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This morning the Norwegian government will present a proposal for a resource rent tax on aquaculture (known as the “salmon tax”). This plan imposes finally a tax of 35% in two different phases for 2023 and 2024.
The Norwegian government claims that the intention of the proposal is the actual redistribution of the revenue generated by the aquaculture industry. It ensures the local communities along the coast and Norwegian society receive a major part of the value created. Prime Minister Jonas Gahr Støre (Labour Party) explained that in Norway “we have a long tradition […] which value that is created from using our common natural resources shall benefit society as a whole.”
Finance Minister, Trygve Slagsvold Vedum (Center Party), stated that this is a step forward, as was the tax on income from petroleum resources. In Vedum’s words, it has played “an essential role in the creation of the Norwegian Government Pension Fund” and “salmon tax” is a logical extension of this “tradition”, which “will create jobs and generate profits, while local communities and society can also receive a share of this value by making coastal areas available to the industry.”
Characteristics of definitive proposal
The government proposes to set the tax rate at 35%. Thus, revenues will be based on the market value at the time of the harvested fish from the pen, as determined by the companies themselves by 2023, which lays the basis for the tax refund.
Moreover, the Norwegian government proposes a slightly lower rate of initial estimation tax and also proposes to facilitate the transition to higher general taxation through a valuation allowance for aquaculture licenses in property tax.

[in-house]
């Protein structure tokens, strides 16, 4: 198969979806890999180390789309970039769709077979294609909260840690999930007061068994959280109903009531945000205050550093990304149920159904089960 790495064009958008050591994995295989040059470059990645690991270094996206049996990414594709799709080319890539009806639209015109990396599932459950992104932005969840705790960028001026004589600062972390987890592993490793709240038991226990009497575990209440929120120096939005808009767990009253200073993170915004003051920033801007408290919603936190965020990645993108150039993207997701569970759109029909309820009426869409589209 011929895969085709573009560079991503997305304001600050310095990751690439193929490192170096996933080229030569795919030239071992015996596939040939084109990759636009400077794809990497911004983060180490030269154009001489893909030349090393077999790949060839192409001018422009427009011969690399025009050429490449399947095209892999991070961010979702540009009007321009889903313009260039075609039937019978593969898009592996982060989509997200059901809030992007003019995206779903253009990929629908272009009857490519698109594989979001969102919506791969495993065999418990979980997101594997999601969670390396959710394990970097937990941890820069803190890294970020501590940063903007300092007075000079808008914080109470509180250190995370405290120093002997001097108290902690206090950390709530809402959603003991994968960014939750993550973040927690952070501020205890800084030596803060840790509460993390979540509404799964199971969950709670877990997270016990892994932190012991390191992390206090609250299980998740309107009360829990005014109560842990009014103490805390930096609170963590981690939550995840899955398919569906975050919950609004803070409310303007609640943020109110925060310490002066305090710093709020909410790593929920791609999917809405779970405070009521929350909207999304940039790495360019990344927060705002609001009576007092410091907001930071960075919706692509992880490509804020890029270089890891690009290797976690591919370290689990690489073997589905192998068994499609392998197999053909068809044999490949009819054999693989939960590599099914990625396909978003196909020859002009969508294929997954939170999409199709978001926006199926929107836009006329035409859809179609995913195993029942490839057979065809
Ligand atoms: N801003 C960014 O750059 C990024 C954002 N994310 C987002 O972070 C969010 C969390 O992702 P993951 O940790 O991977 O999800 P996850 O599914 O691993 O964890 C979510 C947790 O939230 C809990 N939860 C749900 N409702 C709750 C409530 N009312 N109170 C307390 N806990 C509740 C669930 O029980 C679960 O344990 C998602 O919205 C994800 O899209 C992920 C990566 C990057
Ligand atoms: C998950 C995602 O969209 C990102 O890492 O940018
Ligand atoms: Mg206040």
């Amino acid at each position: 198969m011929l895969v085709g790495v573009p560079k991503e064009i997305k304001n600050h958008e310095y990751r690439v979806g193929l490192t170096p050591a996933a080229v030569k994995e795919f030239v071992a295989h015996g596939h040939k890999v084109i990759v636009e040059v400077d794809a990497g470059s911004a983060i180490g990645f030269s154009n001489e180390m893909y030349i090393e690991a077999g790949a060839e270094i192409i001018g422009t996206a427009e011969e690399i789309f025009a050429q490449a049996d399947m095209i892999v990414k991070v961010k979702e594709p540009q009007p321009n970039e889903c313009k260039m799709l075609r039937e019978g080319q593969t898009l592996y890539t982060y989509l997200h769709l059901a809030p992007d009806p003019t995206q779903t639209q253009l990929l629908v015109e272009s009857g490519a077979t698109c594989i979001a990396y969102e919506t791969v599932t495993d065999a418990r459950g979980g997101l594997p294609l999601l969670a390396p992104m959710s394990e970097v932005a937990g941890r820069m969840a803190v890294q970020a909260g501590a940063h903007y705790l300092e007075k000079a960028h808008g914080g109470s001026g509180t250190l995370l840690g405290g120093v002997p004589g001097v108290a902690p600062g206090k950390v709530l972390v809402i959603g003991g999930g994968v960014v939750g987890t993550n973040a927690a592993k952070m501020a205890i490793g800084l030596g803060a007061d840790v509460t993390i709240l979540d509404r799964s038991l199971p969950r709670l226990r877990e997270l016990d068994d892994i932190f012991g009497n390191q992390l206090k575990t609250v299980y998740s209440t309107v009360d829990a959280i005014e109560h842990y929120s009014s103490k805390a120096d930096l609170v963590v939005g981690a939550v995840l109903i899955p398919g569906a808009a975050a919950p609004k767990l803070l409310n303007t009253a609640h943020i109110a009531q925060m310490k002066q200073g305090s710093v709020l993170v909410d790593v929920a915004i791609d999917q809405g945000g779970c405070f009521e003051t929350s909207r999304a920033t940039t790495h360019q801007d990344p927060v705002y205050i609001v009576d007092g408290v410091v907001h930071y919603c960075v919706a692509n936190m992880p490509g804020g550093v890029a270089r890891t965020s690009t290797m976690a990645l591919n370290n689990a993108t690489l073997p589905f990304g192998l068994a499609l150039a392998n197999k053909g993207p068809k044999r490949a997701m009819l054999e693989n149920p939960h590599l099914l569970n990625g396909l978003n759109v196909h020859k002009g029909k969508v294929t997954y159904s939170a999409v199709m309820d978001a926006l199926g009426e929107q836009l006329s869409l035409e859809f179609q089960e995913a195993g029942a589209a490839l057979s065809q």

From 2024, the objective would be to establish a separate price board for salmon, trout and rainbow trout. A standard deduction of NOK 70 million, would imply in the government’s own words that “only companies with significant profits will pay resource rent tax”. This would make half of the revenue accruing to the local sector, especially for the host towns, which will receive a larger share.
The tax will be effective as of January 1, 2023, so that means it would be retroactive.
The importance of municipal participation
In the proposal, the participating municipalities have a leading role. Municipalities and counties with fish farms will receive more money by increasing the production tax (up to 90 øre per kg) and therefore increasing the municipal sector’s share of auction revenues from 40% to 55%, etc.
Furthermore, to ensure that the entire aquaculture region receives a larger contribution than at present, the Government proposes sharing the Aquaculture Fund. This would be distributed to the counties and would cause it to increase from 12.5% to 20%.
Vedum explains that “at least half of the revenues that come in will be returned to the municipal sector.”
Regarding this, the government clarifies that this rate automatically adapts to the industry’s profits, so that it does not collect a specific amount in tax revenues, but a part of the value created.
Finally, Støre states that “the aquaculture industry is one of Norway’s largest and most profitable industries. The average returns generated in this sector during the last decade have been 3-4 times higher than in manufacturing. A larger share of this should accrue to society as a whole, while at the same time, we also support the industry continuing to develop and create jobs and value along our coast into the future.”
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